Election of Directors

The Company's Board of Directors currently consists of eight members, seven of whom are independent. The Company's Amended and Restated Certificate of Incorporation provides that the Board of Directors is divided into three classes of as nearly equal size as possible. Although we are aware that in the view of certain shareholders and governance experts, all directors should be elected annually, we believe our business model warrants board terms with a longer-term focus. It takes us an average of approximately three years to fully integrate acquisitions and we design our business plan, our compensation, and our board structure to mirror this need for a multi-year time frame. Approximately one-third of the directors are elected each year. Our By-Laws provide that, in an uncontested election, a director nominee will be elected to the Board only if he or she receives the affirmative vote of a majority of the votes cast with respect to his or her election. The Board will only nominate for election or re-election as a director candidates who agree to tender, promptly following the annual meeting at which they are elected or re-elected as a director, an irrevocable resignation that will be effective upon (i) the failure to receive the required vote at the next meeting at which they face re-election and (ii) Board acceptance of such resignation.

Nominees for Election: Class I Directors — Term will expire in 2021

The nominees for election at the Annual Meeting are:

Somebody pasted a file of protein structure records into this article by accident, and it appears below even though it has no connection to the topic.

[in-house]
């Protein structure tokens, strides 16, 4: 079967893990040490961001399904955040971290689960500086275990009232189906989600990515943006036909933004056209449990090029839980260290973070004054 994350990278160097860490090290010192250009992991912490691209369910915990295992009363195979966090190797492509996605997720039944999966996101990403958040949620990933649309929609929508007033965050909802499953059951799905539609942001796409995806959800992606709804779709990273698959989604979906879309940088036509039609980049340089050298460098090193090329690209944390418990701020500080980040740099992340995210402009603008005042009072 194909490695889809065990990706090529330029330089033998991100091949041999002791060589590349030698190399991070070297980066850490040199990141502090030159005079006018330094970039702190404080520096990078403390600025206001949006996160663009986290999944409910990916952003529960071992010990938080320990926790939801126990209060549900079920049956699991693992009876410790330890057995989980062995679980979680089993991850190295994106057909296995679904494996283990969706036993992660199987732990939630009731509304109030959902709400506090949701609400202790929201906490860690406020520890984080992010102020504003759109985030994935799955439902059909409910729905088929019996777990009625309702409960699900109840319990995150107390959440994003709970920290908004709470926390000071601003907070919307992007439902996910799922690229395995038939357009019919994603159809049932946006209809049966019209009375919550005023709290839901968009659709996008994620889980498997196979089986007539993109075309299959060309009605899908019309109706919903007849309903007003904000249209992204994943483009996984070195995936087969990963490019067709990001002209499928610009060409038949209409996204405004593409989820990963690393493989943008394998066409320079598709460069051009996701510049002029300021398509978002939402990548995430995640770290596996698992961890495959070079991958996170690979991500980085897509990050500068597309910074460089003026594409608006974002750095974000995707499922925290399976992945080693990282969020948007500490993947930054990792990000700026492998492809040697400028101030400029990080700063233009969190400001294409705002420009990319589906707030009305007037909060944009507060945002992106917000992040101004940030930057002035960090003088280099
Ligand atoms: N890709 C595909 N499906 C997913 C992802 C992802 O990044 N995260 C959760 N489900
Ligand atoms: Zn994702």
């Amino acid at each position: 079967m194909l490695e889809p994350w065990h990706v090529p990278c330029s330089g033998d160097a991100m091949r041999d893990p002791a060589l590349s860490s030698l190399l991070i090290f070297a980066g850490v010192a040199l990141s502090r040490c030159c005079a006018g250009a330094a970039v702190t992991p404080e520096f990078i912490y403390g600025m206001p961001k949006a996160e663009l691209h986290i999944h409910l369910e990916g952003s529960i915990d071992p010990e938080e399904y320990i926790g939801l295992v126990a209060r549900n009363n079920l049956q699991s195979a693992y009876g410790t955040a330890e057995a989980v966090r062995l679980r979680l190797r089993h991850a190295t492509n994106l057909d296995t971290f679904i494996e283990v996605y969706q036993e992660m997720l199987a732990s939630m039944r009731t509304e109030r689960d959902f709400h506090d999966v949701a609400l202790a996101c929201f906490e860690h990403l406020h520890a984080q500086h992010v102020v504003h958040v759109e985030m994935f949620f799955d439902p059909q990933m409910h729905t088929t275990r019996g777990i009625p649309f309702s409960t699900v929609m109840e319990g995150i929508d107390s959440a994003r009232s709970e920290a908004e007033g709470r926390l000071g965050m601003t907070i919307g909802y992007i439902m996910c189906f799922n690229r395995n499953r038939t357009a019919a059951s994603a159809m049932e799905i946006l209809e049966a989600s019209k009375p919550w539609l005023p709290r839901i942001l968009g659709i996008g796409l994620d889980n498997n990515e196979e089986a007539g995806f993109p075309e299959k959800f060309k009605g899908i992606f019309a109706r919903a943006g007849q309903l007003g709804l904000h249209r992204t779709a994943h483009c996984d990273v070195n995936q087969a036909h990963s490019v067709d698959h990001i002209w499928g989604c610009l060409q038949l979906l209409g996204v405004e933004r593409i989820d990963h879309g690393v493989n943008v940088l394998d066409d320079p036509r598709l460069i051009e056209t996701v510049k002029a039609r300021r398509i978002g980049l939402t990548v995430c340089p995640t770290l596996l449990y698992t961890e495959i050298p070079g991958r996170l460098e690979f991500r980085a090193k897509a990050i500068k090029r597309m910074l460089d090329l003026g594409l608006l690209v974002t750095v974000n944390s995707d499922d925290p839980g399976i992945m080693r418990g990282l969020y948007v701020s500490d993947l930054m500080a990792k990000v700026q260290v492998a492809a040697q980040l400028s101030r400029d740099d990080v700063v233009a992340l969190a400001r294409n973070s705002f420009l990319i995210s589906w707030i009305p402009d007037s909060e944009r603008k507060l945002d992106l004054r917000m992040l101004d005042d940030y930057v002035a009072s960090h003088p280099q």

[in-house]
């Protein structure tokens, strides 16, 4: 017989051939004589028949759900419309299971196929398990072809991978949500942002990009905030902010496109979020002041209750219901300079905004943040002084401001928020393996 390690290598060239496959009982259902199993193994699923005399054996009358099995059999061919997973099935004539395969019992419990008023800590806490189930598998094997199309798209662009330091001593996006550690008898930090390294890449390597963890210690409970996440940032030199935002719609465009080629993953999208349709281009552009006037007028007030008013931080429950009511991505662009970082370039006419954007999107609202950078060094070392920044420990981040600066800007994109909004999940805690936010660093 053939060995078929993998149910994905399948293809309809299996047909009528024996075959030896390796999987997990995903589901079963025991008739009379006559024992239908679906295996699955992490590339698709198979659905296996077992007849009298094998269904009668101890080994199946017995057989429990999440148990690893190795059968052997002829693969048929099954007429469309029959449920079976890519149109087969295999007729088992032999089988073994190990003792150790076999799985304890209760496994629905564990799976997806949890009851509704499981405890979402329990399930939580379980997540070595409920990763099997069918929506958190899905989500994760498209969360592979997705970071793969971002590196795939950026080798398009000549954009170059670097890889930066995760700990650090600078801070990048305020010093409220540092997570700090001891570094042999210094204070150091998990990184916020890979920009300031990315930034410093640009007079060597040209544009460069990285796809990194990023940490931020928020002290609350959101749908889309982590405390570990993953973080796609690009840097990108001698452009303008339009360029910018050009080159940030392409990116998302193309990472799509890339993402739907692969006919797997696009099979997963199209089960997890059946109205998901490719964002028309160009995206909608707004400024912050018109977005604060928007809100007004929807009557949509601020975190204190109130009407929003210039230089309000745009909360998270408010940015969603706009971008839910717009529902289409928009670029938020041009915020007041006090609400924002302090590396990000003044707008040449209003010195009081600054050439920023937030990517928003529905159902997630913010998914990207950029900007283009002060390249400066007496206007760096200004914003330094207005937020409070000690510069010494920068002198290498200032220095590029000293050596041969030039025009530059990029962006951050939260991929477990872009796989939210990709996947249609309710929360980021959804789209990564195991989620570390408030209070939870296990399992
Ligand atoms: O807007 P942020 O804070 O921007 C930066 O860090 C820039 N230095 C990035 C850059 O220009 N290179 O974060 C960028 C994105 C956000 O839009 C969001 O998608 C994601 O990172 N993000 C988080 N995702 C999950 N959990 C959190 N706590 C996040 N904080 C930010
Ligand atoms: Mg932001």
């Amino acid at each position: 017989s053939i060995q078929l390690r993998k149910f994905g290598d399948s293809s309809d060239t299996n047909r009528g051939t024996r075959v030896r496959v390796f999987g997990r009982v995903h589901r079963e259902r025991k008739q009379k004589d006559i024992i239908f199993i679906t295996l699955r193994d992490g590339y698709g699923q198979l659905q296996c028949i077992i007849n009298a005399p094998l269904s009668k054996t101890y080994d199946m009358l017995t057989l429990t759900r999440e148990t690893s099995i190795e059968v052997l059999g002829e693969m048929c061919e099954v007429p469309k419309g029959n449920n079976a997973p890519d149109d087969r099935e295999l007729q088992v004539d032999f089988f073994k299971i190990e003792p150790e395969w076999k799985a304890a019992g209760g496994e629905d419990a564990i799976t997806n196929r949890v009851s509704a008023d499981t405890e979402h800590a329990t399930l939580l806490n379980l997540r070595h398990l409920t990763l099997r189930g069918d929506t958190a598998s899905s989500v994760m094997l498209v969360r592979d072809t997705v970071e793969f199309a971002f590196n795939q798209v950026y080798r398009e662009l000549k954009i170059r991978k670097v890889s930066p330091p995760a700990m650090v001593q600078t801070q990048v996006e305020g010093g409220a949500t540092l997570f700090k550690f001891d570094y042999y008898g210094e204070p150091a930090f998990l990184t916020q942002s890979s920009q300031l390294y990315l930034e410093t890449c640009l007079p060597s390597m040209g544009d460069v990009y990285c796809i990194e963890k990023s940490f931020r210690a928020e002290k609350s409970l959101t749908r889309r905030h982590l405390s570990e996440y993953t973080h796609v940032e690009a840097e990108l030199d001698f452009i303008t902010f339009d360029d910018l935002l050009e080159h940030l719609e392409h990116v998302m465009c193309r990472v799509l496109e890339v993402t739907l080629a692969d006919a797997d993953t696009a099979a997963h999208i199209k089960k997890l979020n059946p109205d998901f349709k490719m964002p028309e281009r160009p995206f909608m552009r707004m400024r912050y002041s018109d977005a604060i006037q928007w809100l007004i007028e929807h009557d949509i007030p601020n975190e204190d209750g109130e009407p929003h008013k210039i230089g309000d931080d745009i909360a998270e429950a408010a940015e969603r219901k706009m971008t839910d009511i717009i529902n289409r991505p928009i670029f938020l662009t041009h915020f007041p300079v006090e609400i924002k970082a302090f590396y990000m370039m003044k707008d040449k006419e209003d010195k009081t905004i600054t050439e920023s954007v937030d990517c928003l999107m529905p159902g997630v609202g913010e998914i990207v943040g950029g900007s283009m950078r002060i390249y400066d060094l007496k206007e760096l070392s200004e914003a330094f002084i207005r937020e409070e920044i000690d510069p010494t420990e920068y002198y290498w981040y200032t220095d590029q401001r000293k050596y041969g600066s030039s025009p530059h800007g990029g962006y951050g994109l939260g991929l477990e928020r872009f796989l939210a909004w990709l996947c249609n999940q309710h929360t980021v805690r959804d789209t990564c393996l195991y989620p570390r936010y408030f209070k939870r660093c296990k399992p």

Marguerite W. Kondracke, the Chair of our Corporate Governance and Nominating Committee; and

John E. Maupin, Jr., the Chair of our Compensation Committee.

Information regarding each director's specific experience, qualifications, attributes and skills that led to the conclusion that the person should serve as a director of the Company is presented in the section above under the heading "Meet our Board of Directors."

Shareholders are not voting at this Annual Meeting on the election of Class II or Class III directors, who will continue to serve as directors until the annual meeting of shareholders in 2019 or 2020, respectively, or until their successors are elected and qualified.

GRAPHIC

THE BOARD OF DIRECTORS RECOMMENDS THAT SHAREHOLDERS VOTE "FOR" BOTH OF THE NOMINEES.

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OUR COMPANY

OUR COMPANY

Executive Officers of the Company

Our Company is led by an energetic, talented, diversely skilled and dedicated management team. For 2017, our executive officers included Messrs. Carpenter, Dill, Coggin and Bumpus. Ms. Peters was designated an executive officer effective January 1, 2018. The following list identifies the name, age and position(s) of the executive officers and other senior officers of the Company.

Name Age
Position

William F. Carpenter III

63 Chairman and Chief Executive Officer

David M. Dill

49 President and Chief Operating Officer

Michael S. Coggin

48 Executive Vice President, Chief Financial Officer and Chief Accounting Officer

John P. Bumpus

57 Executive Vice President and Chief Administrative Officer

Jennifer C. Peters

47 Senior Vice President and General Counsel

Russell L. Holman, M.D.

50 Chief Medical Officer

Jeffrey G. Seraphine

48 Chief Development Officer

Victor Giovanetti

54 President — Eastern Group

Robert N. Klein

57 President — Western Group

R. Scott Raplee

52 President — Central Group

Melissa O. Waddey

42 President — Ambulatory and Operations Services